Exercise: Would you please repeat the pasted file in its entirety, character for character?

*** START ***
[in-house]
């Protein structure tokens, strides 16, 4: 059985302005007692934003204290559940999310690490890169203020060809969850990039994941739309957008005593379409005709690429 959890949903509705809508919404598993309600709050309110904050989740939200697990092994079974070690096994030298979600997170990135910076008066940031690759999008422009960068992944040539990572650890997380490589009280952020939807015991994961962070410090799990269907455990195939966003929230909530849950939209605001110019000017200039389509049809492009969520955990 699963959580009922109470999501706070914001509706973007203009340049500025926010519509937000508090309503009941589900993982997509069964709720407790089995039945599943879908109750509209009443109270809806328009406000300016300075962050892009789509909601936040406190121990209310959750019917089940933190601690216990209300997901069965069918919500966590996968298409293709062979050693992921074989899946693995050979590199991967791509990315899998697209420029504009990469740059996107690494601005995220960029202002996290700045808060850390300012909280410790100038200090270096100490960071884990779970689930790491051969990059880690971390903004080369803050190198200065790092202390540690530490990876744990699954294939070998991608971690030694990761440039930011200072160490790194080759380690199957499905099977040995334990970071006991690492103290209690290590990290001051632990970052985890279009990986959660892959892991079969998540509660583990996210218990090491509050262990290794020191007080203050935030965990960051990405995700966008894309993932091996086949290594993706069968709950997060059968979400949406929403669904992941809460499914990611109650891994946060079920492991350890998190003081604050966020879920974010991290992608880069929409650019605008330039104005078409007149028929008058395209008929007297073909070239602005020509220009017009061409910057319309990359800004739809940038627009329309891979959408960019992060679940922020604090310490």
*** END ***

[in-house]
């Protein structure tokens, strides 16, 4: 059985302005007692934003204290559940999310690490890169203020060809969850990039994941739309957008005593379409005709690429 959890949903509705809508919404598993309600709050309110904050989740939200697990092994079974070690096994030298979600997170990135910076008066940031690759999008422009960068992944040539990572650890997380490589009280952020939807015991994961962070410090799990269907455990195939966003929230909530849950939209605001110019000017200039389509049809492009969520955990 699963959580009922109470999501706070914001509706973007203009340049500025926010519509937000508090309503009941589900993982997509069964709720407790089995039945599943879908109750509209009443109270809806328009406000300016300075962050892009789509909601936040406190121990209310959750019917089940933190601690216990209300997901069965069918919500966590996968298409293709062979050693992921074989899946693995050979590199991967791509990315899998697209420029504009990469740059996107690494601005995220960029202002996290700045808060850390300012909280410790100038200090270096100490960071884990779970689930790491051969990059880690971390903004080369803050190198200065790092202390540690530490990876744990699954294939070998991608971690030694990761440039930011200072160490790194080759380690199957499905099977040995334990970071006991690492103290209690290590990290001051632990970052985890279009990986959660892959892991079969998540509660583990996210218990090491509050262990290794020191007080203050935030965990960051990405995700966008894309993932091996086949290594993706069968709950997060059968979400949406929403669904992941809460499914990611109650891994946060079920492991350890998190003081604050966020879920974010991290992608880069929409650019605008330039104005078409007149028929008058395209008929007297073909070239602005020509220009017009061409910057319309990359800004739809940038627009329309891979959408960019992060679940922020604090310490």